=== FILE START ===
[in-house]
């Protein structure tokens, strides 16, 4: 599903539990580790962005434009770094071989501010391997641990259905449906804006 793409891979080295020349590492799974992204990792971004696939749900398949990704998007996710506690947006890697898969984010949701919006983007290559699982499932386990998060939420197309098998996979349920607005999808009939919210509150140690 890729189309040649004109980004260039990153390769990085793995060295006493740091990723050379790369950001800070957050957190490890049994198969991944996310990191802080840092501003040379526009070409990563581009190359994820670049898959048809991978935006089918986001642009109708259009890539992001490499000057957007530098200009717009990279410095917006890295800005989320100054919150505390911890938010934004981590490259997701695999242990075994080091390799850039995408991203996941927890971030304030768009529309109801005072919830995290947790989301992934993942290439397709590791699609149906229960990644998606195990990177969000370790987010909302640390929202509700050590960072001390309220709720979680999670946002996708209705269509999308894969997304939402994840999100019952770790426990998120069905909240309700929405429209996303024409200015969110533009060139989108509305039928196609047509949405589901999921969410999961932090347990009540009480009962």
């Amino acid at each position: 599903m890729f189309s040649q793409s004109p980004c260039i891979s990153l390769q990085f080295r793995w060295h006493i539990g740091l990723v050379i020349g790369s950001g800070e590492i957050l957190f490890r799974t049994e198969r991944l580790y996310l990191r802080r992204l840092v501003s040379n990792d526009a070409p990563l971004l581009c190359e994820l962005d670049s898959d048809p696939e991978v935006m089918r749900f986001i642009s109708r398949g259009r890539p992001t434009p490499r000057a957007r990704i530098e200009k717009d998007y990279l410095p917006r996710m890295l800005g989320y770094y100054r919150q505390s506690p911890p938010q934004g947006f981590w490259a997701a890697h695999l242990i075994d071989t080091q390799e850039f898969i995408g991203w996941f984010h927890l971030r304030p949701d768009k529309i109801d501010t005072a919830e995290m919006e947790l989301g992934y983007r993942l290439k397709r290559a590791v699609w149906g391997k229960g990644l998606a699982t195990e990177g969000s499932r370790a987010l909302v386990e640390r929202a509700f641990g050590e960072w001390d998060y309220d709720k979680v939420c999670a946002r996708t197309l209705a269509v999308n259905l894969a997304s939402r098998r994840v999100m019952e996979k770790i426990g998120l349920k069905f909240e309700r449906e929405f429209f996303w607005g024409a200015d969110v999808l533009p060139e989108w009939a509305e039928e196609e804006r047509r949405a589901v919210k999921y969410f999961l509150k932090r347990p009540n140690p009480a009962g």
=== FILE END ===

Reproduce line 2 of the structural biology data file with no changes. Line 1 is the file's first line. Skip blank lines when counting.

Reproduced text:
């Protein structure tokens, strides 16, 4: 599903539990580790962005434009770094071989501010391997641990259905449906804006 793409891979080295020349590492799974992204990792971004696939749900398949990704998007996710506690947006890697898969984010949701919006983007290559699982499932386990998060939420197309098998996979349920607005999808009939919210509150140690 890729189309040649004109980004260039990153390769990085793995060295006493740091990723050379790369950001800070957050957190490890049994198969991944996310990191802080840092501003040379526009070409990563581009190359994820670049898959048809991978935006089918986001642009109708259009890539992001490499000057957007530098200009717009990279410095917006890295800005989320100054919150505390911890938010934004981590490259997701695999242990075994080091390799850039995408991203996941927890971030304030768009529309109801005072919830995290947790989301992934993942290439397709590791699609149906229960990644998606195990990177969000370790987010909302640390929202509700050590960072001390309220709720979680999670946002996708209705269509999308894969997304939402994840999100019952770790426990998120069905909240309700929405429209996303024409200015969110533009060139989108509305039928196609047509949405589901999921969410999961932090347990009540009480009962």